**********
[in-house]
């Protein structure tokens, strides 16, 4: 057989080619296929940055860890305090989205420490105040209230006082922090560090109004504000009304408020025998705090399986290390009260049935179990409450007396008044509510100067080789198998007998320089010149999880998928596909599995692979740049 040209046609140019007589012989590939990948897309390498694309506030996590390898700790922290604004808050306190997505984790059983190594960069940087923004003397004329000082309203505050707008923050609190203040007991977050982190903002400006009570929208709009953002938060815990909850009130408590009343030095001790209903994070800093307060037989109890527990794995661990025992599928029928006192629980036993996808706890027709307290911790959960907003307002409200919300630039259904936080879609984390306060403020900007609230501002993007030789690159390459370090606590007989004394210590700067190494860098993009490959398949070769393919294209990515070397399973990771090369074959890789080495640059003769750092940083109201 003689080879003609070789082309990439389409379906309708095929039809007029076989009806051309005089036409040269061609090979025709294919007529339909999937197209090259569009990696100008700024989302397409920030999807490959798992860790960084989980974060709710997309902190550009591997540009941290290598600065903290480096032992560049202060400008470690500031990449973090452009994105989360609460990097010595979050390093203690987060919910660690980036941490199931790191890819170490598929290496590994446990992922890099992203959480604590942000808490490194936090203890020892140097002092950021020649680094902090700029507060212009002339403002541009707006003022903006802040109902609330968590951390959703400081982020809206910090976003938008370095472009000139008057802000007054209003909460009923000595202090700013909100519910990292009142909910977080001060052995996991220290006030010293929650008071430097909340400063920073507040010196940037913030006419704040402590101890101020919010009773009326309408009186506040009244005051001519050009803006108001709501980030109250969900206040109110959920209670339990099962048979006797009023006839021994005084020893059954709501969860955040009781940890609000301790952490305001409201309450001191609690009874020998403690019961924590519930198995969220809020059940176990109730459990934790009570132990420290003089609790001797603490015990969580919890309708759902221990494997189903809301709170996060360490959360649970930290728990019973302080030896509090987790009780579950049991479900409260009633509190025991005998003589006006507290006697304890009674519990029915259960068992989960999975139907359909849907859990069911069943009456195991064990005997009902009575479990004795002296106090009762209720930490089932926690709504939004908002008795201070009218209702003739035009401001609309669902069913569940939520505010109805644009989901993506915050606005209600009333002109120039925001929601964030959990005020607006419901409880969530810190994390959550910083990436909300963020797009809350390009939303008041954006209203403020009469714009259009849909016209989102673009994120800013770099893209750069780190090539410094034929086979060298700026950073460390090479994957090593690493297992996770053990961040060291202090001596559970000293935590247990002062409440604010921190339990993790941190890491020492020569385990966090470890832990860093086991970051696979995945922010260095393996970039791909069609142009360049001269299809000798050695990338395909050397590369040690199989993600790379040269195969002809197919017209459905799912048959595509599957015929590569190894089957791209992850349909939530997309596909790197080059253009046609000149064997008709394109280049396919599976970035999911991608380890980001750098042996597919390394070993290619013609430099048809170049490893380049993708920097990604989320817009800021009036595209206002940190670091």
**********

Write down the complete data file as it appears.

[in-house]
């Protein structure tokens, strides 16, 4: 057989080619296929940055860890305090989205420490105040209230006082922090560090109004504000009304408020025998705090399986290390009260049935179990409450007396008044509510100067080789198998007998320089010149999880998928596909599995692979740049 040209046609140019007589012989590939990948897309390498694309506030996590390898700790922290604004808050306190997505984790059983190594960069940087923004003397004329000082309203505050707008923050609190203040007991977050982190903002400006009570929208709009953002938060815990909850009130408590009343030095001790209903994070800093307060037989109890527990794995661990025992599928029928006192629980036993996808706890027709307290911790959960907003307002409200919300630039259904936080879609984390306060403020900007609230501002993007030789690159390459370090606590007989004394210590700067190494860098993009490959398949070769393919294209990515070397399973990771090369074959890789080495640059003769750092940083109201 003689080879003609070789082309990439389409379906309708095929039809007029076989009806051309005089036409040269061609090979025709294919007529339909999937197209090259569009990696100008700024989302397409920030999807490959798992860790960084989980974060709710997309902190550009591997540009941290290598600065903290480096032992560049202060400008470690500031990449973090452009994105989360609460990097010595979050390093203690987060919910660690980036941490199931790191890819170490598929290496590994446990992922890099992203959480604590942000808490490194936090203890020892140097002092950021020649680094902090700029507060212009002339403002541009707006003022903006802040109902609330968590951390959703400081982020809206910090976003938008370095472009000139008057802000007054209003909460009923000595202090700013909100519910990292009142909910977080001060052995996991220290006030010293929650008071430097909340400063920073507040010196940037913030006419704040402590101890101020919010009773009326309408009186506040009244005051001519050009803006108001709501980030109250969900206040109110959920209670339990099962048979006797009023006839021994005084020893059954709501969860955040009781940890609000301790952490305001409201309450001191609690009874020998403690019961924590519930198995969220809020059940176990109730459990934790009570132990420290003089609790001797603490015990969580919890309708759902221990494997189903809301709170996060360490959360649970930290728990019973302080030896509090987790009780579950049991479900409260009633509190025991005998003589006006507290006697304890009674519990029915259960068992989960999975139907359909849907859990069911069943009456195991064990005997009902009575479990004795002296106090009762209720930490089932926690709504939004908002008795201070009218209702003739035009401001609309669902069913569940939520505010109805644009989901993506915050606005209600009333002109120039925001929601964030959990005020607006419901409880969530810190994390959550910083990436909300963020797009809350390009939303008041954006209203403020009469714009259009849909016209989102673009994120800013770099893209750069780190090539410094034929086979060298700026950073460390090479994957090593690493297992996770053990961040060291202090001596559970000293935590247990002062409440604010921190339990993790941190890491020492020569385990966090470890832990860093086991970051696979995945922010260095393996970039791909069609142009360049001269299809000798050695990338395909050397590369040690199989993600790379040269195969002809197919017209459905799912048959595509599957015929590569190894089957791209992850349909939530997309596909790197080059253009046609000149064997008709394109280049396919599976970035999911991608380890980001750098042996597919390394070993290619013609430099048809170049490893380049993708920097990604989320817009800021009036595209206002940190670091």